Here is one example of why we shouldn’t take all survey headlines at face value. When we talk about distracted driving on KickingTires, we generally use it in terms of talking on a cell phone, text messaging or using other advanced in-car features. In its survey of 2,000 drivers ages 16-19, AAA and Seventeen magazine found that 86% of those surveyed drove distracted. However, they consider adjusting the radio and eating in the car as distractions.
Those two tried-and-true in-car institutions/distractions were what the teens engaged in most, with 73% guilty of adjusting the radio — the other 27% must drive in silence or have an awesome iPod Genius mix — and 61% eat while driving. Still, 60% talk on a cell phone while driving, which many studies suggest is as distracting whether you’re using a handset or hands-free device.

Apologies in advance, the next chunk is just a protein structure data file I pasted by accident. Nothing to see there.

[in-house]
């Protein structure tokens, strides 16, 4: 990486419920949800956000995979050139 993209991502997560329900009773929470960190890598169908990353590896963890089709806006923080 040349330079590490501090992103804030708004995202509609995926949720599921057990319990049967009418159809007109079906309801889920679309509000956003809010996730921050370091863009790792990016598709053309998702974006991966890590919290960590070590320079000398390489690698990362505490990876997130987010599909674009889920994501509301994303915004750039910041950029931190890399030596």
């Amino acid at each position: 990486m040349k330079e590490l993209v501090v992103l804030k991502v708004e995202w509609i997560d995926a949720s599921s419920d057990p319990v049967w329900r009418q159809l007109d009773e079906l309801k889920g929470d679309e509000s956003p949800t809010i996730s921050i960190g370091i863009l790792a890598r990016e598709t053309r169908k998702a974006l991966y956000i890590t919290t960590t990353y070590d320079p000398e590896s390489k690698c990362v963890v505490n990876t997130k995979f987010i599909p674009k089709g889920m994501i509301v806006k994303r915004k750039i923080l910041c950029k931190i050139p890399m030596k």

Phone use is also more ubiquitous with this generation of teens — meaning, even automotive editors as young as, say, 34 didn’t have a cell phone in their car until they were into their 20s.
So what about texting, which AAA says is one of the riskiest behaviors behind the wheel? Twenty-eight percent of those surveyed said they texted while driving. While that may not seem as high as the others, that 28% of drivers averaged sending 23 texts a month.